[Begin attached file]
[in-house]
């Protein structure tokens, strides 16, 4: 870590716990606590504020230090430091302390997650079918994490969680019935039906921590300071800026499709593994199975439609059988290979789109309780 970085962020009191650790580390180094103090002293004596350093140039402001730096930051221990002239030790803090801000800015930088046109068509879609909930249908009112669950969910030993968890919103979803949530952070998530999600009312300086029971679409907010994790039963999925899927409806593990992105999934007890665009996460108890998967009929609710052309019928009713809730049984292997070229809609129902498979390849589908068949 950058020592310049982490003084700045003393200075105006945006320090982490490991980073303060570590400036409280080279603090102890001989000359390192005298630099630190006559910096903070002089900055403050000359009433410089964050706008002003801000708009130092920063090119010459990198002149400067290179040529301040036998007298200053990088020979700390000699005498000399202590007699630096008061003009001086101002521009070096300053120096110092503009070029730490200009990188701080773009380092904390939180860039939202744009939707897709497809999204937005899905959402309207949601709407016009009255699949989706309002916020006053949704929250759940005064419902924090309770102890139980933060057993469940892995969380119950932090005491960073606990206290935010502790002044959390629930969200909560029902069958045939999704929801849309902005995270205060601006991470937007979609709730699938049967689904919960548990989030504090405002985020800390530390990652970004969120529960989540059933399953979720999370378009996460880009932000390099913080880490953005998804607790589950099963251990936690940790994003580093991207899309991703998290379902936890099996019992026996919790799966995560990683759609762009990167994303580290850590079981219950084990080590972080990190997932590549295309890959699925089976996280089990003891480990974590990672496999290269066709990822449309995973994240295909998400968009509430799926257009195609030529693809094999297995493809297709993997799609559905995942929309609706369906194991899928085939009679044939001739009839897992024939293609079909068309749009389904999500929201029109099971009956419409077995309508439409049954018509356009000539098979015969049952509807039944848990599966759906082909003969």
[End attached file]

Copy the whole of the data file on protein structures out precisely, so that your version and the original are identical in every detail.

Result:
[in-house]
């Protein structure tokens, strides 16, 4: 870590716990606590504020230090430091302390997650079918994490969680019935039906921590300071800026499709593994199975439609059988290979789109309780 970085962020009191650790580390180094103090002293004596350093140039402001730096930051221990002239030790803090801000800015930088046109068509879609909930249908009112669950969910030993968890919103979803949530952070998530999600009312300086029971679409907010994790039963999925899927409806593990992105999934007890665009996460108890998967009929609710052309019928009713809730049984292997070229809609129902498979390849589908068949 950058020592310049982490003084700045003393200075105006945006320090982490490991980073303060570590400036409280080279603090102890001989000359390192005298630099630190006559910096903070002089900055403050000359009433410089964050706008002003801000708009130092920063090119010459990198002149400067290179040529301040036998007298200053990088020979700390000699005498000399202590007699630096008061003009001086101002521009070096300053120096110092503009070029730490200009990188701080773009380092904390939180860039939202744009939707897709497809999204937005899905959402309207949601709407016009009255699949989706309002916020006053949704929250759940005064419902924090309770102890139980933060057993469940892995969380119950932090005491960073606990206290935010502790002044959390629930969200909560029902069958045939999704929801849309902005995270205060601006991470937007979609709730699938049967689904919960548990989030504090405002985020800390530390990652970004969120529960989540059933399953979720999370378009996460880009932000390099913080880490953005998804607790589950099963251990936690940790994003580093991207899309991703998290379902936890099996019992026996919790799966995560990683759609762009990167994303580290850590079981219950084990080590972080990190997932590549295309890959699925089976996280089990003891480990974590990672496999290269066709990822449309995973994240295909998400968009509430799926257009195609030529693809094999297995493809297709993997799609559905995942929309609706369906194991899928085939009679044939001739009839897992024939293609079909068309749009389904999500929201029109099971009956419409077995309508439409049954018509356009000539098979015969049952509807039944848990599966759906082909003969």